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Besmirched California Prison Doctors Sue To Block Higher Qualification Standards

By John E. Dannenberg

California Department of Corrections (CDC) doctors, who have been much maligned in recent scathing federal court reports depicting “horrible” medical care conditions in California’s prisons, made a defensive move on April 29, 2005 by having their union, the Union of American Physicians and Dentists, file a suit in Sacramento County Superior Court alleging that the tighter doctor certification standards recently announced by CDC violate state law.

At the heart of the disagreement is that CDC is levying medical qualification standards upon its doctors in the form of Medical Board certification for either internal or family medicine or by way of a CDC-administered competency test. The union alleges that CDC’s evaluation programs are flawed and that in any event, any new job qualifications must be approved by the State Personnel Board. They claim that CDC “is arbitrarily, capriciously, and unilaterally imposing new minimum qualifications for prison doctors to divert attention from its own execrable management spanning two decades. In a desperate last ditch effort to divert attention from its own colossal mismanagement, CDC is doing its best to blame prison doctors for its own failure.”

CDC spokesman Todd Slosek countered that it was bound by a court order stemming from the Plata v. Schwarzenegger class- action prisoner lawsuit (U.S.D.C. (N.D. Cal.), No. C-01-1351 TEH) to make sure that its doctors provide adequate medical care. Nonetheless, Youth and Adult Correctional Agency Undersecretary Kevin Carruth acknowledged in late April that prison officials are unable to manage CDC’s medical system, and want to employ consultants from the University of California (UC) to design a new plan within 18 months. The union was critical of the plan, which anticipated spending $14.7 million at UC San Diego and UC San Francisco. The California Senate was skeptical, too, red-lining this budget item from the May, 2005 revised Governor’s budget. Carruth was resigned to the expected outcome that the Plata court would appoint an interim receiver in July, 2005 to take over CDC’s entire health care delivery program. The court issued an order to show cause to this effect on May 10, 2005. The court appointed a federal receiver to take control of the CDC’ medical system in July, 2005. PLN will report the details once the receiver is announced and a written opinion issued.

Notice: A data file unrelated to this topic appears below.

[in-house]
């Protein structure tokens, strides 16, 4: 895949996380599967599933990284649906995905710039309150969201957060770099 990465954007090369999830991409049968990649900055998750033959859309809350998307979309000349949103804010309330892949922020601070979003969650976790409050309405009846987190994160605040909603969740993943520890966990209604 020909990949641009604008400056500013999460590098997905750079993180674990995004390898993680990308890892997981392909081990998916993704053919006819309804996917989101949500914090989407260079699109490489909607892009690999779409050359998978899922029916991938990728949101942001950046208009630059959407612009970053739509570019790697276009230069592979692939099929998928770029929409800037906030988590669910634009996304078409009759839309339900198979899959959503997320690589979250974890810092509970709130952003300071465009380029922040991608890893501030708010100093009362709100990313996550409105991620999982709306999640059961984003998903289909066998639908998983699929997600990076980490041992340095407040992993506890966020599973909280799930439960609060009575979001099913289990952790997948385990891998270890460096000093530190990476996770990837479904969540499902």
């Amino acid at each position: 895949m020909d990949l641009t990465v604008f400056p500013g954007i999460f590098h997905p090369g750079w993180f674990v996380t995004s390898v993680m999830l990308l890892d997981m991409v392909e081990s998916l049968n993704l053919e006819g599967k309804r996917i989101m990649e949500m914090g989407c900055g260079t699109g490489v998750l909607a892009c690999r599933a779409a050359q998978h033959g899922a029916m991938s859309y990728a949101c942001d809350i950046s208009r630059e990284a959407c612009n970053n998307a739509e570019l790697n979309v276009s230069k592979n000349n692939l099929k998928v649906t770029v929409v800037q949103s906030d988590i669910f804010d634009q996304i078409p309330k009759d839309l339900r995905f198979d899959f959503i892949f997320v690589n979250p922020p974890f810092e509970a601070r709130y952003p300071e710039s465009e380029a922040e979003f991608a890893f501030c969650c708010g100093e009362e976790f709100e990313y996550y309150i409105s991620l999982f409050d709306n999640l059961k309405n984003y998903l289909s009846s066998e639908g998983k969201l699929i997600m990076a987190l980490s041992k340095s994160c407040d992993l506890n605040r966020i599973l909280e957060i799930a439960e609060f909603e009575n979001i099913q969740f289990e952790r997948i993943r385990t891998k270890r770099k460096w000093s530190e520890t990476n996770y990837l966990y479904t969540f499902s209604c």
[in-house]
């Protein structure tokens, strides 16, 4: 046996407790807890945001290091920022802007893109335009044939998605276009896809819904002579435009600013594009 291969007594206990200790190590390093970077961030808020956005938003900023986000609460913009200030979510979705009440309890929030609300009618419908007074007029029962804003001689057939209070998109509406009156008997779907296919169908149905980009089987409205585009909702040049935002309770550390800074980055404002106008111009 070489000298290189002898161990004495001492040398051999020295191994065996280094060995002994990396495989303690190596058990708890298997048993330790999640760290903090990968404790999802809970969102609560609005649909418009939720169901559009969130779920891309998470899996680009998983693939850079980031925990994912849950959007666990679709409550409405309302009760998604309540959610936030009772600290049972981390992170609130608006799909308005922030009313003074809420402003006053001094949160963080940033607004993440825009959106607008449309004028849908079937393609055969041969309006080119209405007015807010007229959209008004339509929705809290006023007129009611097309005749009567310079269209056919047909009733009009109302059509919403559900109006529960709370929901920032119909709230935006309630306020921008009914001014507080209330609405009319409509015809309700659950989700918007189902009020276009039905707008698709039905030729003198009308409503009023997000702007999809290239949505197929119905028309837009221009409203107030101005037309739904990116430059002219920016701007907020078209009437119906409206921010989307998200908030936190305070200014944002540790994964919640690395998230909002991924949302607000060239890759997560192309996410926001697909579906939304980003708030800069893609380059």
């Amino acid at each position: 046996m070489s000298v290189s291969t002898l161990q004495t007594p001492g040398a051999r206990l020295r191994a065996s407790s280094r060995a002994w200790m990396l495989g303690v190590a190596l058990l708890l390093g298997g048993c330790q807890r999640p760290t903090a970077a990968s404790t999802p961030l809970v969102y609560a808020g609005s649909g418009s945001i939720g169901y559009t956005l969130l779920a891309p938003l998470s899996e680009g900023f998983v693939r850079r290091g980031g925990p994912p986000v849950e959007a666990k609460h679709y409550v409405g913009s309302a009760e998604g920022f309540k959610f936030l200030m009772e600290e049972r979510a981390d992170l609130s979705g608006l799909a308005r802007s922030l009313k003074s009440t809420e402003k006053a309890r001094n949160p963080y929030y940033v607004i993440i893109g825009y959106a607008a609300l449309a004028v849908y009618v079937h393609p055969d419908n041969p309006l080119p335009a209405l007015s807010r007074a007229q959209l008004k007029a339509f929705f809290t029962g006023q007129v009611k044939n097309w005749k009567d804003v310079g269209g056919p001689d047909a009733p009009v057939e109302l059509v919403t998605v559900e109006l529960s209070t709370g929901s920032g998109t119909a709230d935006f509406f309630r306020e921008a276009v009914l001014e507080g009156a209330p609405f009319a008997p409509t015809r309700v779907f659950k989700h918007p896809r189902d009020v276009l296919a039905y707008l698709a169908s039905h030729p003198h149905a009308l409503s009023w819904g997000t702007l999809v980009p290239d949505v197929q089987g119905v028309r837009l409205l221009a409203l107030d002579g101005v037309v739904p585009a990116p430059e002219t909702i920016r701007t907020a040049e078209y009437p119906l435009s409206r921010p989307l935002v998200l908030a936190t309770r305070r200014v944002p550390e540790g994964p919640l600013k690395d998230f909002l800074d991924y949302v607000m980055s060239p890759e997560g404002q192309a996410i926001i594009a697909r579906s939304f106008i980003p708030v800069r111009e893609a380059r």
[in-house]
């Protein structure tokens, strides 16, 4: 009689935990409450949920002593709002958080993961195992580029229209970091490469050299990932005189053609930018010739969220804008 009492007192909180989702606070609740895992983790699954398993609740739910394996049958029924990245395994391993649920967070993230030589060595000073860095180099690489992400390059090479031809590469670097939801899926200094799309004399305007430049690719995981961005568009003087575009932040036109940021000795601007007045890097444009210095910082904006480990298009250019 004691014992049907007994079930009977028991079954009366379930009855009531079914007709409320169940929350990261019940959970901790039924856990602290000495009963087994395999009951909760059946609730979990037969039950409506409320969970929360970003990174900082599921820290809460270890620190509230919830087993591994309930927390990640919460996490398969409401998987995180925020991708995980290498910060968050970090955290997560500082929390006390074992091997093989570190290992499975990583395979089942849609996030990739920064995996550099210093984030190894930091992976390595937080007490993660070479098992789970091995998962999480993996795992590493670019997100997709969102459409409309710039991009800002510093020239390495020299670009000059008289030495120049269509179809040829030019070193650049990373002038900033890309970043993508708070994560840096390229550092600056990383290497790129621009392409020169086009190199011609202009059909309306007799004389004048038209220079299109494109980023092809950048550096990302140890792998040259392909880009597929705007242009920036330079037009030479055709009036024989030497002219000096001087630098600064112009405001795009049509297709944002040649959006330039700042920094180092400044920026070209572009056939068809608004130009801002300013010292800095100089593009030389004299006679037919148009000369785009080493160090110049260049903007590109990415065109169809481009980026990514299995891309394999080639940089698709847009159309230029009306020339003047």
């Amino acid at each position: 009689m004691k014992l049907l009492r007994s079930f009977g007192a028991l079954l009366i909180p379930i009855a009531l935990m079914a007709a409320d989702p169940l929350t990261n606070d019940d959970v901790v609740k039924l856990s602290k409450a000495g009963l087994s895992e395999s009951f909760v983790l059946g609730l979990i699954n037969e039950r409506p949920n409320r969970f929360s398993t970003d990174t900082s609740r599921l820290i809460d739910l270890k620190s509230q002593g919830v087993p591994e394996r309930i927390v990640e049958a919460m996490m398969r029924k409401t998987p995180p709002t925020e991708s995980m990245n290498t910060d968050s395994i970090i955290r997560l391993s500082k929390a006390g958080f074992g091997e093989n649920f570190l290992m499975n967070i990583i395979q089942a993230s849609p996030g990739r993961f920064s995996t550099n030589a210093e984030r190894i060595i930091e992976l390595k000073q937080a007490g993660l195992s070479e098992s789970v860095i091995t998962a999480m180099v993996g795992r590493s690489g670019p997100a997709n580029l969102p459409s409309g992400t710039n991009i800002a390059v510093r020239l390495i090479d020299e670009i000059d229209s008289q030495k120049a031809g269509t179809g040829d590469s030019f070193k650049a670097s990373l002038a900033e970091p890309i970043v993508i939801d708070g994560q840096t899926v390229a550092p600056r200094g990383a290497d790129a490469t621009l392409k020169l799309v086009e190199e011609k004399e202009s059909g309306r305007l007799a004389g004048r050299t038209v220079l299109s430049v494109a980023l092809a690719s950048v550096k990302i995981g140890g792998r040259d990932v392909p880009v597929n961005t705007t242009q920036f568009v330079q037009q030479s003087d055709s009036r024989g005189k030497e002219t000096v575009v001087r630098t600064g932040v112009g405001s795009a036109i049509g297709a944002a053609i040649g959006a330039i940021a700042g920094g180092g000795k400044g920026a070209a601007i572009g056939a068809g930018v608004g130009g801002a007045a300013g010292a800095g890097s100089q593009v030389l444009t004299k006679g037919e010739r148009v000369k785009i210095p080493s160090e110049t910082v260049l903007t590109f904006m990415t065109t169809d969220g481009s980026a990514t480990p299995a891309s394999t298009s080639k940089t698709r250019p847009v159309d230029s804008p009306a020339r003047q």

But an example of just such inexcusable prison doctor misbehavior resulted in one doctor’s surrendering his medical license on March 18, 2005. Dr. James Pendleton, 55, was a physician at Corcoran State Prison in 1998, where he met an HIV+ prisoner whom he coerced into having homosexual relations. The allegations are that Pendleton forced the prisoner to comply by telling him that if he did not, the doctor would not include the prisoner in a study on a new vaccine that could cure his HIV.

After the prisoner paroled in June, 1998, Pendleton arranged to meet with him for sex in hotels in Corcoran, Sherman Oaks and Los Angeles. Pendleton also gave the prisoner rent money, introducing himself as the prisoner’s father. The unnamed prisoner ended the relationship in 2000, but was forced back into it when he was returned to Corcoran for a parole violation. Only then did he report the problem to Corcoran’s internal affairs staff for investigation. They set up a meeting with camera and recorder in a room where Pendleton was examining the prisoner. During the exam, Pendleton made “numerous responses substantiating the sexual relationship.”

After leaving Corcoran, Pendleton, a graduate of Dartmouth College, practiced in Morgan Hill and Dublin, California. He had been Tulare County’s health director from 1983 to 1989. Pendleton reportedly is married and has three children.

Sources: Sacramento Bee; Visalia Times.

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